DETROIT -- Joey Gallo embraces the descriptor "power hitter" for himself, and he knows what that means. Power hitters make a lot of good contact, but the ball isn't always sailing over the fence, and sometimes it's just an unlucky out.So when Gallo crushed a 453-foot two-run home run to
DETROIT -- Joey Gallo embraces the descriptor "power hitter" for himself, and he knows what that means. Power hitters make a lot of good contact, but the ball isn't always sailing over the fence, and sometimes it's just an unlucky out.
So when Gallo crushed a 453-foot two-run home run to right field in the second inning of Thursday's 7-5 win over the Tigers at Comerica Park, it offered him a sense of relief.
"Wow, I needed that," Gallo said, as he went back into the dugout after getting the Rangers on the board.
Gallo's 21st home run of the season was the second-longest home run of the season for the Rangers and Gallo, after a 466-foot homer he slugged against the Red Sox on May 5. The lefty slugger entered Thursday's game with the fourth-lowest qualifying batting average in the AL at .191, following a 5-for-44 slump over his last 14 games. According to Statcast™, Gallo has an 11.2 barrel percentage, good for fourth in the Majors.
"I feel good," Gallo said. "I don't feel overmatched. I feel like I'm on every pitch in every at-bat."
Gallo's home run started a streak of three straight innings where the Rangers got multiple runs across the plate. After Isiah Kiner-Falefa drove in Jurickson Profar with a single to make it 5-0 in the fourth, the game went into a 29-minute rain delay. Ronald Guzman was due up next.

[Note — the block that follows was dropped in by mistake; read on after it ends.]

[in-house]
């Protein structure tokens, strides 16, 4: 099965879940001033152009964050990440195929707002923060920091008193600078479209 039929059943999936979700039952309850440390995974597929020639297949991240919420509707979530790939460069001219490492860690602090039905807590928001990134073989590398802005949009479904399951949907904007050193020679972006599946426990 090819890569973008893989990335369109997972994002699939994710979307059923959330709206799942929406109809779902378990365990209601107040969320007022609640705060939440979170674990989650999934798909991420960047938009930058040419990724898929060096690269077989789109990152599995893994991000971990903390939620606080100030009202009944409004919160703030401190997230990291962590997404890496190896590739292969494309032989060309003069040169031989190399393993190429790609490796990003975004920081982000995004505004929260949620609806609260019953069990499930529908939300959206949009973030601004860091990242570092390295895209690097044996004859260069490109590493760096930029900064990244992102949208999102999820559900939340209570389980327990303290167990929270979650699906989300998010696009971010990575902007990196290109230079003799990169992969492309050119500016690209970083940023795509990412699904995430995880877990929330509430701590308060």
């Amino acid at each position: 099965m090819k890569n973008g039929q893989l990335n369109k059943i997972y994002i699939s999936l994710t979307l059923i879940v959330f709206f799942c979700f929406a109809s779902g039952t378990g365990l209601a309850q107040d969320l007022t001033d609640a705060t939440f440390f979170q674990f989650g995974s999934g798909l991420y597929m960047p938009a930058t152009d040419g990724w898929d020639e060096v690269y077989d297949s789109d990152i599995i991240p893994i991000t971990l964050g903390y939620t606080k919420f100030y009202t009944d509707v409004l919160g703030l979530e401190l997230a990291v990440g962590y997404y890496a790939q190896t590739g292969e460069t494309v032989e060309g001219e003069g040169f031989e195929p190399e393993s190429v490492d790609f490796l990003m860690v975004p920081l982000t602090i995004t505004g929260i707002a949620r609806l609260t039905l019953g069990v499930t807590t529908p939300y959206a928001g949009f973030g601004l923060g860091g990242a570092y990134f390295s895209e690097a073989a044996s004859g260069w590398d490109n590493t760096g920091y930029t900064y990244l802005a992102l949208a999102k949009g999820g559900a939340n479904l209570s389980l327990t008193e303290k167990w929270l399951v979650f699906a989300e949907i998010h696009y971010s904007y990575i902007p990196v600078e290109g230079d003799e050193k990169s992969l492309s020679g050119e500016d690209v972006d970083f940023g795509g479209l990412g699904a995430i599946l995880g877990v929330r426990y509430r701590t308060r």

"Once they said we start in 10 minutes, I went to the cage and took a couple hacks," Guzman said.
And that was apparently all he needed. After working his way to a 2-2 count, Guzman hit the Rangers' second two-run homer of the night, this one also to right field, to extend the lead to 7-0. Since coming back from the concussion list on Tuesday, Guzman is 6-for-12.
Tigers starter Matthew Boyd (4-7) finished out the inning, but the Rangers worked him for seven hits and seven runs (six earned) over four frames.
"What has proved to be a really good winning formula for us is when we do get production from the bottom part of that lineup," said manager Jeff Banister, who recorded his 300th career win. "If you look at six through nine tonight, they were the ones that did the most damage."
The Rangers entered Thursday's tilt on a three-game losing skid, so getting a four-game series against the struggling Tigers was the cure for at least one night. But as the final score shows, Texas didn't get a lead and cruise to a win.
Yovani Gallardo (3-0) was strong going into the fourth, when the Tigers strung together three RBI singles to cut the lead to 7-3. Detroit tagged Gallardo with one more in the sixth on a home run by Niko Goodrum to make it a 7-4 game. Gallardo went 5 1/3 innings, allowing four runs (three earned) on eight hits and a walk, striking out two. He was aided by four double plays, one in every inning from the second through the fifth.
The Tigers made it interesting in the ninth with Keone Kela on to close. Victor Reyes hit an RBI single with no outs to cut the lead to 7-5, but Kela pitched out of the jam against the top of the Tigers' lineup to extend his franchise record to 21 consecutive saves to start the season.
Gallo's second-inning home run had an exit velocity of 111.5 mph, his 12th homer of the season to leave the bat at 110 mph or faster. That's the most in the Majors.
HE SAID IT
"They're good when you get to celebrate other people's milestones. I'm just trying to stay ahead of Bartolo [Colon]." -- Banister, on being the fastest in franchise history to reach the 300-win milestone
The Rangers continue their four-game series in Detroit on Friday with a 6:10 p.m. CT first pitch against the Tigers. All eyes will be on Bartolo Colon (5-5, 4.76 ERA) as he aims to become the winningest pitcher from Latin America. The Tigers will start Jordan Zimmermann (3-0, 3.91 ERA), who threw seven innings of one-run ball in his last start against the Blue Jays.
Tyler Fenwick is a reporter for MLB.com based in Detroit.